Published September 10, 2012 - More info
Cosmas and Damian, the patron saints of surgeons, were twin brothers who dedicated their lives to healing the sick (Figure 1). They are most revered for performing the first transplant operation, when they replaced the gangrenous leg of the sacristan Justinian with one from a recently deceased soldier. In the 1940s and 1950s, when Thomas Starzl and Sir Roy Calne (Figure 2) were training to be surgeons, successful transplantation was still in the domain of the miraculous; in fact, both Calne and Starzl had been told that the procedure was impossible. However, within a period of 30 years, they were able to overcome surgical and biological obstacles to develop liver transplantation procedures that have saved the lives of thousands of patients and made the transplantation of multiple organs a reality.
The healing of Justinian by Saint Cosmas and Saint Damian, Fra Angelico, 1438–1440. Image in the public domain.
Thomas Starzl (left) and Sir Roy Calne (right), winners of the 2012 Lasker∼Debakey Clinical Medical Research Award.
In the late 1950s, the inability to perform a liver transplant meant that liver diseases were often fatal. The liver is critical to a wide variety of physiological processes. It removes and breaks down toxins in the blood, generates biochemicals necessary for digestion, stores glycogen and vitamins, and produces plasma proteins (such as clotting factors) and hormones (such as angiotensin and cholesterol). Diseases or damage that interfere with liver function can lead to a multitude of abnormal physiological processes. Liver damage can be inflicted in various ways, including infections such as hepatitis, exposure to alcohol or drugs, cirrhosis, and cancer. Inherited disorders can cause pediatric liver diseases such as biliary atresia, Wilson’s disease, Alagille syndrome, progressive familial intrahepatic cholestasis, Langerhans cell histiocytosis, and α1-antitrypsin deficiency. Once the liver has sustained severe and permanent damage, a patient’s only option may be the transplantation techniques pioneered by Calne and Starzl.
Organ and tissue transplantation was originally the medicine of mythology. Many cultures venerate chimeric gods and heroes, and examples can be found in a variety of religious texts, including the Old Testament, the Rg Veda, and the Lieh-Tzu (1). However, the idea of treating a disease by replacing the injured tissue or organ was a logical one to the first surgeons. Tooth transplantation was practiced in ancient Egypt, Greece, and Rome and in pre-Colombian North and South America (2, 3). As early as 800 BC, the Indian surgeon Sushruta Samhita reported the use of skin autografts (1). These first surgeons realized early on that there were two primary problems to be solved to make organ transplantation practical: the first was the development of appropriate surgical techniques, and the second was the rejection of foreign tissue. Gaspare Tagliacozzi, a 16th century Italian surgeon considered to be the father of plastic surgery, may have been the first to recognize the problem of immune rejection in allografts when he observed that “the singular character of the individual entirely dissuades us from attempting [tissue transplantation] on another person” (4). Overcoming the surgical and immunological barriers of transplantation would consume Starzl and Calne for the greater part of their careers.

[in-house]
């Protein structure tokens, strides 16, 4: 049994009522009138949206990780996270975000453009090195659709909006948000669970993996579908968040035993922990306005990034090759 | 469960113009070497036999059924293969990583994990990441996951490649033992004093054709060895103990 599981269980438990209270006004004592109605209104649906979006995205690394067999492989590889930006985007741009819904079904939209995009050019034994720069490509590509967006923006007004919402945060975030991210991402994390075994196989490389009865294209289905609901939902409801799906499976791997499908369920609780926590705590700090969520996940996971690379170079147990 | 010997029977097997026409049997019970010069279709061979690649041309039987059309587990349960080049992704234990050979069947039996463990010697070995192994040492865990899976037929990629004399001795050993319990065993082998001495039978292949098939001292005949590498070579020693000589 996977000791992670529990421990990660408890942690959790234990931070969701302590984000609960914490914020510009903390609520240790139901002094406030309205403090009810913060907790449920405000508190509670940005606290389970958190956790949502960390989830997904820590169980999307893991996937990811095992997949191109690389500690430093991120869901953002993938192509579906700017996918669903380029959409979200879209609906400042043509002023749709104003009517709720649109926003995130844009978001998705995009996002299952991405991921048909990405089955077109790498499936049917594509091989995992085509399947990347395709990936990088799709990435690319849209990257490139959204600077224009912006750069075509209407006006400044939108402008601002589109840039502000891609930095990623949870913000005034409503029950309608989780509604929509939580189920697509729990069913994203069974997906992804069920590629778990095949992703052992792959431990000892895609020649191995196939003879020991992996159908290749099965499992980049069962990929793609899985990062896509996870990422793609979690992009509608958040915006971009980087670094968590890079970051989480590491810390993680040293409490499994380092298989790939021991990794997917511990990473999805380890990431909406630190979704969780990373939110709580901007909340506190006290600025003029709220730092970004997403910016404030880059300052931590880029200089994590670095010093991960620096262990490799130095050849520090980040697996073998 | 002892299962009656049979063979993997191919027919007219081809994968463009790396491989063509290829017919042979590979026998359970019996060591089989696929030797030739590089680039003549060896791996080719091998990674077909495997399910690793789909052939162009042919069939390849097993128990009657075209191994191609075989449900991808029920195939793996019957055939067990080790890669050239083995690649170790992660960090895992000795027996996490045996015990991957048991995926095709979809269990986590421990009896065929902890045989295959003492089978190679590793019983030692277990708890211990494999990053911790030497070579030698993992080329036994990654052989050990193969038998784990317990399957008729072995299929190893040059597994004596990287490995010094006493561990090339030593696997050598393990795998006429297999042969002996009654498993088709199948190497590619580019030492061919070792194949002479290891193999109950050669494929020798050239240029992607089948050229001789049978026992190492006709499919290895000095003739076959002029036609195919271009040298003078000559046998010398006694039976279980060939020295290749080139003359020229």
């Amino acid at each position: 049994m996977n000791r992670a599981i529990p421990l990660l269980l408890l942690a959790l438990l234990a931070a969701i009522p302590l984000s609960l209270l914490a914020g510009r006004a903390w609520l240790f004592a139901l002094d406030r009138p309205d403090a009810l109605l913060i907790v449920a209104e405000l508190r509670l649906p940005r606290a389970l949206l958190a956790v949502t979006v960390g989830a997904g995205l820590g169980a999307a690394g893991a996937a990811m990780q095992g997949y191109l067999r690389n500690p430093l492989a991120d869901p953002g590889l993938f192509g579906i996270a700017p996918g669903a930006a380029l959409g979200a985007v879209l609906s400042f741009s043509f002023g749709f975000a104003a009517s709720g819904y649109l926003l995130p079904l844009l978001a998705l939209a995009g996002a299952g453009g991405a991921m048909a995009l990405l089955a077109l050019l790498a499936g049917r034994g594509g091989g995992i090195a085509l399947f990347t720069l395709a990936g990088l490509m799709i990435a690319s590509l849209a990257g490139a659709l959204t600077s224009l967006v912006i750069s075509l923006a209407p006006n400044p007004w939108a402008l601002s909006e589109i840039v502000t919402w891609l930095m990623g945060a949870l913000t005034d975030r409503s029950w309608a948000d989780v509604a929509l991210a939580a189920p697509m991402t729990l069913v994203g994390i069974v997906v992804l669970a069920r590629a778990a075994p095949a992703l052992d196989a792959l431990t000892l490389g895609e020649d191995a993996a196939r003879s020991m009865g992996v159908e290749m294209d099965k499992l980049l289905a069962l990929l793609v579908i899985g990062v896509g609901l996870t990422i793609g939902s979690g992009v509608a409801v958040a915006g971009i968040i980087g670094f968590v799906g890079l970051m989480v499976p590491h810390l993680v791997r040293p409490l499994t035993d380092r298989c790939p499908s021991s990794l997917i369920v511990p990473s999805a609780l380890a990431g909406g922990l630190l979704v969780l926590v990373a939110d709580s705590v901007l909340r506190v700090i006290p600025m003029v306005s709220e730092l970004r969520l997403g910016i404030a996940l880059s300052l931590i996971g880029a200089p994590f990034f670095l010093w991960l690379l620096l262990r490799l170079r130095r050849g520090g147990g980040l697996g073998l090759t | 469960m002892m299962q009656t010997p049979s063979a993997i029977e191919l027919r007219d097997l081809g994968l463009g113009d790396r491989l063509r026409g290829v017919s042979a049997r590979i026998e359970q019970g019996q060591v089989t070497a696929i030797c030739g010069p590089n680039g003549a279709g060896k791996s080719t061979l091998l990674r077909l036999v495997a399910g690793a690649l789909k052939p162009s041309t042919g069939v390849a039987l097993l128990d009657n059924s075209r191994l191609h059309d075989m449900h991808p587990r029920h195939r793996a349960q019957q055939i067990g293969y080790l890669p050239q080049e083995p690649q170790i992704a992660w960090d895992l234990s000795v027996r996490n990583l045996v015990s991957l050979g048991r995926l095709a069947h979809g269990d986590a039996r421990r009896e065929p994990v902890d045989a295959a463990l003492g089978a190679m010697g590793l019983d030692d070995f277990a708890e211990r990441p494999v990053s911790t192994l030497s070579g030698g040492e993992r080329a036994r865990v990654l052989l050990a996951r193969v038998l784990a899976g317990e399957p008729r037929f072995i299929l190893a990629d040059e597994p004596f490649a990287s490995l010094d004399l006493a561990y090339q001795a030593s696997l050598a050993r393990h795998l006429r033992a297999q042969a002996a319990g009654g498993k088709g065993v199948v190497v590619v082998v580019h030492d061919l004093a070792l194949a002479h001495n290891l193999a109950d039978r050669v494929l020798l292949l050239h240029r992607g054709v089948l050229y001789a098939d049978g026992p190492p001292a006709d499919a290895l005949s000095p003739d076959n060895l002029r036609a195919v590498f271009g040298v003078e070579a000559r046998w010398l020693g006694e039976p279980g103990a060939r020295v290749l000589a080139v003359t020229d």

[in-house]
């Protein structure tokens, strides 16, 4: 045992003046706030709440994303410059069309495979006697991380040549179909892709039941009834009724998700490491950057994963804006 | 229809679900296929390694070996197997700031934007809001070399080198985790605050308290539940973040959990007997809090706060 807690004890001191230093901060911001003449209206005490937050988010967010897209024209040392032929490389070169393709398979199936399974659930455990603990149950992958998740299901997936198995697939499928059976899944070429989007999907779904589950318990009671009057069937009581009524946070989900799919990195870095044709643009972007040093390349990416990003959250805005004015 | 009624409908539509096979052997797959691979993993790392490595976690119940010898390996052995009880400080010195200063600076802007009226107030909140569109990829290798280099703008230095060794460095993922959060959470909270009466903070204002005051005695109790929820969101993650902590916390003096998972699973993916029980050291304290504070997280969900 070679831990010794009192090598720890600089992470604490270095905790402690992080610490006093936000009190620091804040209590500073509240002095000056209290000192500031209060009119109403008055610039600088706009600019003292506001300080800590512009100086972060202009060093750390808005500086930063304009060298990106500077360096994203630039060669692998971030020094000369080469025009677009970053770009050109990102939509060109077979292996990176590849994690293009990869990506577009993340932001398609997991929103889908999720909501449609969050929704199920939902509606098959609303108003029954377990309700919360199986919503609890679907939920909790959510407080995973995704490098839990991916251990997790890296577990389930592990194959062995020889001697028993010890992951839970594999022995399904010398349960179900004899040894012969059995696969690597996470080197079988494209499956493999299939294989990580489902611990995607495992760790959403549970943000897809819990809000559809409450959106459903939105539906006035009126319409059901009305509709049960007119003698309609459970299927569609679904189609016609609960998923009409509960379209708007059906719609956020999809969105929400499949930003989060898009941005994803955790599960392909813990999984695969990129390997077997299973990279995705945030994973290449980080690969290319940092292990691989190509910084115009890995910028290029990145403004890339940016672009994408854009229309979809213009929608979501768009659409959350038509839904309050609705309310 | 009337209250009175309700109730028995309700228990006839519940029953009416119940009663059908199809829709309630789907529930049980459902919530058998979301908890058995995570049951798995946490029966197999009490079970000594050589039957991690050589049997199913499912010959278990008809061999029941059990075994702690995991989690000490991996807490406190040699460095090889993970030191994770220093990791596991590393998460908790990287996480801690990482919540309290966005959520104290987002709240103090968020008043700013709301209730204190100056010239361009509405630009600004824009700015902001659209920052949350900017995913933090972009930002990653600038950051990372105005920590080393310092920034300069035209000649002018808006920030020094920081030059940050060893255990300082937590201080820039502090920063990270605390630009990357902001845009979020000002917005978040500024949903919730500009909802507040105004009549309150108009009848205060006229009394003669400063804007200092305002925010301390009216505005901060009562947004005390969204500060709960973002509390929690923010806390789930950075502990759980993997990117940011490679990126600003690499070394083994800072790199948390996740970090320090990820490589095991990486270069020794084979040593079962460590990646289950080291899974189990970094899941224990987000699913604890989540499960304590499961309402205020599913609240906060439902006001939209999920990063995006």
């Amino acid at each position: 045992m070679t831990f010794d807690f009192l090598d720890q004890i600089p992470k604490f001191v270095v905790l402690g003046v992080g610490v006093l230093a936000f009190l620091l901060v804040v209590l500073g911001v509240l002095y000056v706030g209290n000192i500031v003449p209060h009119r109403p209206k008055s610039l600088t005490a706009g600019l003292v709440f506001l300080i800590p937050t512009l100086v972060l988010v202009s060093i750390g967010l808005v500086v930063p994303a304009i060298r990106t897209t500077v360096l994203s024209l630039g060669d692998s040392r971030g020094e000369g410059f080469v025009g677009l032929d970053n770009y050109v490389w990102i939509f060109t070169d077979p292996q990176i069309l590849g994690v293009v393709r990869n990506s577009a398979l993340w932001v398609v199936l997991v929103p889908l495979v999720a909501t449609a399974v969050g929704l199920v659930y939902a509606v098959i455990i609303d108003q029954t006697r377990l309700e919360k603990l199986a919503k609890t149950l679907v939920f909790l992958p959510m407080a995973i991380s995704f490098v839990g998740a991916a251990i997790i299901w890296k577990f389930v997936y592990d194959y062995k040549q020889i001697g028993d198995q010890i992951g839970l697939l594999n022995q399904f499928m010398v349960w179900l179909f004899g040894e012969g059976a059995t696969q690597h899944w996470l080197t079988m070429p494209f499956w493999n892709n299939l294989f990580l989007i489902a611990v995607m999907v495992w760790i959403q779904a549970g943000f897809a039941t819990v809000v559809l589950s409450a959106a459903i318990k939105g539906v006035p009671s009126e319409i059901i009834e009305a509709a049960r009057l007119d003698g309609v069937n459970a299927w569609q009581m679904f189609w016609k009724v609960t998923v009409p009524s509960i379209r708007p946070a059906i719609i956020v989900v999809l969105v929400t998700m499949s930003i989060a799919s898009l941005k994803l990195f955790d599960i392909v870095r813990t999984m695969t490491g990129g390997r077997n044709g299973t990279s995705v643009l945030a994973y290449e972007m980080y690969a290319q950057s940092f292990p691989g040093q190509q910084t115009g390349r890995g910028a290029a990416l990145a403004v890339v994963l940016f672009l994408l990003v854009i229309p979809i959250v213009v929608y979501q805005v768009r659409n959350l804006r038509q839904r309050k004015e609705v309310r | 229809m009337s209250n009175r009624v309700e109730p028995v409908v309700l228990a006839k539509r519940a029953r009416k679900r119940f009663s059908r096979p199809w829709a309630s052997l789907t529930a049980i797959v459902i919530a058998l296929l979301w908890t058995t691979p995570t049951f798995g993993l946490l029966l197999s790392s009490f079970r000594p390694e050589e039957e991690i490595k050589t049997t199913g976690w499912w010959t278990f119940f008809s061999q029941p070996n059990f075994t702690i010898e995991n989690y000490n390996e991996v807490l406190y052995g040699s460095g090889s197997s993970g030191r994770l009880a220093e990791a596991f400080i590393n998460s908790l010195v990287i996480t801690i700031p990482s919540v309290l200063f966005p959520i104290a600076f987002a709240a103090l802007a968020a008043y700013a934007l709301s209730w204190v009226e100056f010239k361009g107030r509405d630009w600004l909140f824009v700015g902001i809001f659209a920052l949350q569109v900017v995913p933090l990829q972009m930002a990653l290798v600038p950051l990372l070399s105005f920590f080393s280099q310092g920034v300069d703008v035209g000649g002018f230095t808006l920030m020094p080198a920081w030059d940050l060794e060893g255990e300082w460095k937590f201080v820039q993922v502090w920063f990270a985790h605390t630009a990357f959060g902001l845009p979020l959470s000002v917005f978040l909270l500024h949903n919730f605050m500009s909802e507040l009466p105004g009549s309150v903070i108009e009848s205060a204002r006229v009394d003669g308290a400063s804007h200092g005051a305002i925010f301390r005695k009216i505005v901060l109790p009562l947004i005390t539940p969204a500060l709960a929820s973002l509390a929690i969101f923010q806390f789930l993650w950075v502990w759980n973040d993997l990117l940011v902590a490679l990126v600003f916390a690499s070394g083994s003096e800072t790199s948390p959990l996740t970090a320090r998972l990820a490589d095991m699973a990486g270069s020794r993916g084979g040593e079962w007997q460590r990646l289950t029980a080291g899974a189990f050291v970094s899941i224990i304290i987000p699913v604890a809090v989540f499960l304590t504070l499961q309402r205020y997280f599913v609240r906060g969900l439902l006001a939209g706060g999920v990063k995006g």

In 1950, Calne was a medical student at Guy’s Hospital when he began thinking about transplant surgery. During training, students were allocated patients for whom they were personally responsible, presenting their cases during rounds and serving as patient advocates. A young patient, close to Calne’s age, was dying of kidney failure, and Calne was told to make him as comfortable as possible since he would be dead within two weeks. Calne recalled, “That was a pretty awful shock for me, thinking about the patient. I said, ‘Could he not have a graft of a kidney?,’ thinking that you can have a graft of a rose or a graft of an apple tree.” The attending physician told him no. When Calne asked why, he was told, “It can’t be done.” After rounds, Calne and his colleagues discussed the possibility of kidney transplantation. “We knew what a kidney looked like, we knew it was joined by an artery and a vein, we knew it drained urine into the bladder, and we couldn’t figure out why it couldn’t be grafted from a surgical point of view. Of course we were right in that assumption . . . but [with respect to] the other, biological, side of organ transplantation, we, as medical students, had no concept at all. I suppose my whole life’s career has been involved in trying to understand and manipulate the biology of rejection,” said Calne.
Calne completed his medical training in 1952 and served in the Royal Army Medical Corps from 1953 to 1955. He returned to England and was hired by Wilfrid Le Gros Clark to teach anatomy at Oxford University. While at Oxford, Calne’s younger brother, Donald, a medical student at the time, suggested that he come to a lecture by Peter Medawar.
Medawar and Sir Frank MacFarlane Burnet had developed an overall theory of the immunological nature of self and the idea of immunological tolerance. Burnet hypothesized that the “self” of the host body was not preprogrammed, but rather actively defined during embryogenesis through the interaction of immune cells with the tissues of the embryo (5). This hypothesis implied that tolerance could be induced if donor tissues were introduced to the embryo within a particular developmental time frame (6). Burnet was proven correct when Medawar showed that mouse embryos receiving cells from a different mouse strain accepted tissue grafts from the strain later on in life, while rejecting grafts from other strains. These experiments were the first to demonstrate that it was possible to manipulate the immune system (7). “At the end of this fascinating lecture,” recalled Calne, “when it came to question time, one of the students asked him if there was any possibility that his work would have applications in the treatment of patients . . . I don’t think he was often asked that question, because after thinking about it for a moment or two, he smiled and said, ‘Absolutely none.’”